I love that there’s no “one size fits all” answer with God. I don’t believe we are instructed to turn the other cheek for everyone nor are we to call everyone a “white washed tomb” as Jesus did to the Pharisees. When I run to God and ask how to love well, sometimes He tells me to say or do something immediately. Other times I’m instructed to just listen and validate feelings. In some circumstances, God tells me it’s best for us both if I love people from a distance in a prayerful way.
A Relational approach to life involves learning how to receive clarity from God about how we best support other people’s learning curve. Many times this looks like stepping back and allowing our loved ones to experience hurt and pain as a result of their own immature decisions and rigid beliefs so they will seek God.
Jesus’ interaction with the rich young ruler in Luke 18 is a good example of this principle. This ruler had worked hard to follow all the commandments since he was a young boy. The account leads us to believe he was serious about his relationship with God. He had put time, effort, and energy into following the guidelines set out by the religious establishment. But even after being a model pupil, this ruler recognized the religious system could not assure him of God’s acceptance.
The ruler heard about a new teacher named Jesus and sought him out to ask him the burning question of how to achieve eternal life. I find Jesus’ response fascinating. The first thing he did was to challenge the ruler on the issue of Jesus’ credentials. When people are not ready to hear God’s answer to their question, they go shopping. Hearing something they don’t like from one source, people often rationalize and discount the source, then go searching for another opinion. I wonder how many “good teachers” this ruler had approached with this question. Jesus immediately established the fact that only God alone is the “good teacher” and if we ask God a question, we need to be open to hearing and receiving His truthful answers.
Jesus led the ruler to the heart of the matter by exposing his flawed life strategy. The ruler had been taught to keep every single commandment, assuring him he would receive God’s approval. Jesus points out that knowing information and blindly following rules never results in knowing God or others intimately. God’s strategy for our life is based on inner heart attitude rather than outward obedience. Jesus told the ruler to sell everything he had, give it to the poor, then leave home and come travel with him as a disciple. Luke 18:23 says the ruler sadly turned away. Unlike following a straight-forward set of commandments, Jesus’ words necessitates wrestling with heartfelt sacrifice as well as external cost.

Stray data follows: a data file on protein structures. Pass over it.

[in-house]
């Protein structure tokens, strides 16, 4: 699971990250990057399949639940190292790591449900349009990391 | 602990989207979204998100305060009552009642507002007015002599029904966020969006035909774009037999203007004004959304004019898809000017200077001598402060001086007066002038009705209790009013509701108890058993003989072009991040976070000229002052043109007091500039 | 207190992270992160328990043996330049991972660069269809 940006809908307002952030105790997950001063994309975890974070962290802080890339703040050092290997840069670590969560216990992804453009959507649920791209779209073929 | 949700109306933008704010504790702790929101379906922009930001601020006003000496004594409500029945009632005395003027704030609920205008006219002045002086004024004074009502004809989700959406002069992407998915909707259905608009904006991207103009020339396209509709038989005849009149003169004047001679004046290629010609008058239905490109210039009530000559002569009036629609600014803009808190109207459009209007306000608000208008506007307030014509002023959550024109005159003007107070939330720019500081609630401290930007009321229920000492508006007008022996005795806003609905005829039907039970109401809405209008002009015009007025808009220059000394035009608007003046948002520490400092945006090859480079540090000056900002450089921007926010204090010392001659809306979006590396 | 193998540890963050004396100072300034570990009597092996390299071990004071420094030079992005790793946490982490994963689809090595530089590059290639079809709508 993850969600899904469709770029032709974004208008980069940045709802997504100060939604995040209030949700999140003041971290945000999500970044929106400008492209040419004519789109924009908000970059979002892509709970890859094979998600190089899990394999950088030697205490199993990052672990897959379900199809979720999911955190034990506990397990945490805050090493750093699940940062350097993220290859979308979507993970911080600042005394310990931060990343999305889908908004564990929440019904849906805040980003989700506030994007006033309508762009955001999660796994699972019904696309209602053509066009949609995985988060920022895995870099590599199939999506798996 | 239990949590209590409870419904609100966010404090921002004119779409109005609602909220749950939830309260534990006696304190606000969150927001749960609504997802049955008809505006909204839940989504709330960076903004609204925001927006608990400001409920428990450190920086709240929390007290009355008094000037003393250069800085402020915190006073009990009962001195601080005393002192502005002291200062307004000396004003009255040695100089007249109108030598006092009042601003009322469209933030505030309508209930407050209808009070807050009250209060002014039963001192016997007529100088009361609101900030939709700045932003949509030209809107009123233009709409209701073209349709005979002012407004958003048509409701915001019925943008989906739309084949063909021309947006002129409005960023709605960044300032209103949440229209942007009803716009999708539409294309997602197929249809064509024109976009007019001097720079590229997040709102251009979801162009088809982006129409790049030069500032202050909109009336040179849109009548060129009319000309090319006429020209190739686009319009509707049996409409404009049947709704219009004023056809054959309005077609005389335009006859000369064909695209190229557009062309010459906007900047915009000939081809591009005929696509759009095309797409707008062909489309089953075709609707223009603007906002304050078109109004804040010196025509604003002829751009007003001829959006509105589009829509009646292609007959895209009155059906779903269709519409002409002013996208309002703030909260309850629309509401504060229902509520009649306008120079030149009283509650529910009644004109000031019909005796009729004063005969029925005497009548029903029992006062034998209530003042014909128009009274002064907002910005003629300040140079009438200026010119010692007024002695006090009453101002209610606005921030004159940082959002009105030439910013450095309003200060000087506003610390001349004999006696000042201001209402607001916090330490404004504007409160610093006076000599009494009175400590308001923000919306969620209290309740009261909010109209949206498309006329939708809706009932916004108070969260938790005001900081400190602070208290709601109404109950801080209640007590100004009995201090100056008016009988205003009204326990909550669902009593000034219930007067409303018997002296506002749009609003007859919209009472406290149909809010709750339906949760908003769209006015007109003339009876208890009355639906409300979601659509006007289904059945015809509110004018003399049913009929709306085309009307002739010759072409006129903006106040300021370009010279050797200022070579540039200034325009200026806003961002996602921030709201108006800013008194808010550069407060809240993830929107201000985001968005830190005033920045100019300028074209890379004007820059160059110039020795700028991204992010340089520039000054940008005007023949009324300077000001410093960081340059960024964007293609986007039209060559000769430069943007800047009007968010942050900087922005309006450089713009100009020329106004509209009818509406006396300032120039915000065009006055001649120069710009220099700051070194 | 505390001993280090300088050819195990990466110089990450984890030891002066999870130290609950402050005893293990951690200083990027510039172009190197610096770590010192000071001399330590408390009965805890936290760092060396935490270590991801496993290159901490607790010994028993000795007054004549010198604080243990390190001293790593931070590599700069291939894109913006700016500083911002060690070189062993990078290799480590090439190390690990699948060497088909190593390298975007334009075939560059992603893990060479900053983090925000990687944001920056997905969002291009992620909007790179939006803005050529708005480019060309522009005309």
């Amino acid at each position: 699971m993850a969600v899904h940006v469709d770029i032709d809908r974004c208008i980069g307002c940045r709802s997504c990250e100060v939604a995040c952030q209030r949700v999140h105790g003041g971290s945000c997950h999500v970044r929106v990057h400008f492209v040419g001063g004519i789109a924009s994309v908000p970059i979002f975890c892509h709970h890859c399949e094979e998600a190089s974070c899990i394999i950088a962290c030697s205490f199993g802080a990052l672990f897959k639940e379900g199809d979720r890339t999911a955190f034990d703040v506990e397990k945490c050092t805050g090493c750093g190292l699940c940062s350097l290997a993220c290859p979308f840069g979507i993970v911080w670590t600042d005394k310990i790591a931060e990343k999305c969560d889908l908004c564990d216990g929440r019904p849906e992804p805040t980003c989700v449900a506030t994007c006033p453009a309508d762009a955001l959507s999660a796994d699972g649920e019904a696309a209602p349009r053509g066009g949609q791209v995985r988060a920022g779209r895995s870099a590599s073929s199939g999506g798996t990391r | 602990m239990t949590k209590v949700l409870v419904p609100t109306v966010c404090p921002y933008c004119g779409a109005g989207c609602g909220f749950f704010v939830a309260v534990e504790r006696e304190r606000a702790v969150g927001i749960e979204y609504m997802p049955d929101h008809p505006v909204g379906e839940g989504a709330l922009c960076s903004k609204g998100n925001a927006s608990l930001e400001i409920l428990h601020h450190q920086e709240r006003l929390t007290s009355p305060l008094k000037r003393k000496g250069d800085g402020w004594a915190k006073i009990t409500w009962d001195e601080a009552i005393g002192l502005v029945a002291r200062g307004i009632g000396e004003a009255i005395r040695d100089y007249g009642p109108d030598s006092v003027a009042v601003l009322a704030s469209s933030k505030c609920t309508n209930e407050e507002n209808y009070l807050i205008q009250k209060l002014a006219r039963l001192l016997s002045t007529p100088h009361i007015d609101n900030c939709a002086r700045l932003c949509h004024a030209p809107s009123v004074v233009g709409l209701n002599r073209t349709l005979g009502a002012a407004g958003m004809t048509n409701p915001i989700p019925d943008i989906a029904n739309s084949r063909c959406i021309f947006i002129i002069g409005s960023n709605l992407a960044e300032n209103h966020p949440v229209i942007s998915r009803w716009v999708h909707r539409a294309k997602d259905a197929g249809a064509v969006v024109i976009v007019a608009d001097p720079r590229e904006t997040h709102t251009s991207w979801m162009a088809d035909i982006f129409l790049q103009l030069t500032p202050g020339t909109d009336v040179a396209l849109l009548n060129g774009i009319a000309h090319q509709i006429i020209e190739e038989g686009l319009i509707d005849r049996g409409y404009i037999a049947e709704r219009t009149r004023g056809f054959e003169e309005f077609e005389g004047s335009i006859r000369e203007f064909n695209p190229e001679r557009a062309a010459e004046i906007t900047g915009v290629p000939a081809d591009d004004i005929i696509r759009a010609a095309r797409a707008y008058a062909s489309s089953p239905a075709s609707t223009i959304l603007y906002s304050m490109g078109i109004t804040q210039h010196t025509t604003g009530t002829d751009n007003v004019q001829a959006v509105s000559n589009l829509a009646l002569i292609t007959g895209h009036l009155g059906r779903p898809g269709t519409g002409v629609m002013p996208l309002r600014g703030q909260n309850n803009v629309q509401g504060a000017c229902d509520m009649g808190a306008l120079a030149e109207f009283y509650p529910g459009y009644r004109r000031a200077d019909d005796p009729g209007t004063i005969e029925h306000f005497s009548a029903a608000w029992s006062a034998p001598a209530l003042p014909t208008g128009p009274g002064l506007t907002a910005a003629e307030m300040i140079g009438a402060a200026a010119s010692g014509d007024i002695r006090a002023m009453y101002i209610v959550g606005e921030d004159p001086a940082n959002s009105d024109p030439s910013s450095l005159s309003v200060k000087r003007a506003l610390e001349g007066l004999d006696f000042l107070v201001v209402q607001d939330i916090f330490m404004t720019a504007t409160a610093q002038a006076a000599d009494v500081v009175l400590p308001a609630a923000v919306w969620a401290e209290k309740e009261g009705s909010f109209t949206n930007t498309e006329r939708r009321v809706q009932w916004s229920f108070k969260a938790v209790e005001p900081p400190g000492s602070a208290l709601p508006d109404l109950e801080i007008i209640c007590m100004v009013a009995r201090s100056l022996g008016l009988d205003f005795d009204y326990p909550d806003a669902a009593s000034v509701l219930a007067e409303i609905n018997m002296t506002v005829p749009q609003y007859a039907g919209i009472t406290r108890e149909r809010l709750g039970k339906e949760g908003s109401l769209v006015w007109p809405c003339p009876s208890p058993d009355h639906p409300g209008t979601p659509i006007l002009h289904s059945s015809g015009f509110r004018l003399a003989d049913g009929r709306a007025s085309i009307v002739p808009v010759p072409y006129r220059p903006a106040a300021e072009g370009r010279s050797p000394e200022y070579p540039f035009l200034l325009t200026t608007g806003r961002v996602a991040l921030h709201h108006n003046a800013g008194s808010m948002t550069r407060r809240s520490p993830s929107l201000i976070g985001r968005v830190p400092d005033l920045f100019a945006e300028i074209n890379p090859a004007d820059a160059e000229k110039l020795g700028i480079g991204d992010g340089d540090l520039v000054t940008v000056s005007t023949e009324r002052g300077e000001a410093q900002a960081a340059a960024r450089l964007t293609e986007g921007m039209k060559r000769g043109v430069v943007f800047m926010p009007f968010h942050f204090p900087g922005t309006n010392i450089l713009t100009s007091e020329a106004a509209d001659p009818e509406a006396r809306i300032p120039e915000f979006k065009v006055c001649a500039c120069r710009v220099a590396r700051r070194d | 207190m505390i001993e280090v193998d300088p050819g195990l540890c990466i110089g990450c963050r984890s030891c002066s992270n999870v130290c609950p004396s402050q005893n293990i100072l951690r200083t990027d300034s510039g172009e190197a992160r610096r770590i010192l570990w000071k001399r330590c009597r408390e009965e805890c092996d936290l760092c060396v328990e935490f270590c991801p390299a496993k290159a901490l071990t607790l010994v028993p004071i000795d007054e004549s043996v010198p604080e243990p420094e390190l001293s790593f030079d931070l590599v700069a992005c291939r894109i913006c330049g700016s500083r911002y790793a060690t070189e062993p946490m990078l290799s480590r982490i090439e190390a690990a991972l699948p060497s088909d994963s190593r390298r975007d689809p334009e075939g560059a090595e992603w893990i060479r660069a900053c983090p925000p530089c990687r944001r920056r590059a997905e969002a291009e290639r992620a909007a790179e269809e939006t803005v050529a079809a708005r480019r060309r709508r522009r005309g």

Humankind has developed a hierarchy that relies on wealth, rules, status, etc. to bestow worth and value. God tells us,
We set up rules and systems that make it possible for people to build their own Tower of Babel and reach up to God. But we are fooling ourselves because God always talks about heart attitude, intent, motivation, and character -- and those things can never be achieved by simply obeying commandments.
The rich young ruler was saddened that the cost of being with God meant bankrupting himself financially in the present life. The life strategy he was taught caused him to ask Jesus the wrong question. Rather than seeking to know what hoops he needed to jump through to get the prize, he should have been asking how to draw closer to God’s heart. Viewing the world from God’s heart changes our perspective on everything.
I want to believe this ruler eventually sold all he had and went to follow Jesus. I hope this encounter with Jesus caused the ruler to come to the Apostle Peter’s belief that only Jesus has the words of life. Transformation of our humanistic life strategy brings us into the presence of the Almighty God, a gift that trumps all earthly treasures. But maybe all he could see was what he would give up and he learned how to shut off his disappointment so he could continue living by the rules.
I do acknowledge the rich young ruler was apparently living a very good lifestyle, making it easier to focus on the positive. That’s not the case for most of the people coming into my office. They tell me stories of hurt and heartache that has or is presently happening to them or to people they love. Everyone on this planet hopes for a quick solution that will stop pain and head them toward happiness. No matter which position you are in, the Bible is clear that the price of healing is truthfully seeking out all the self-protective ways that separate us from the love of God.
John 8:32 promises that God’s truth will set us free when we commit to a lifestyle of asking hard questions and sitting in painful feelings. Truth is not a scientific conclusion arrived at by examination of data. It cannot be separated from the person of God.
Excerpt: From the Other Side of the Couch by Judy Lair, LPCC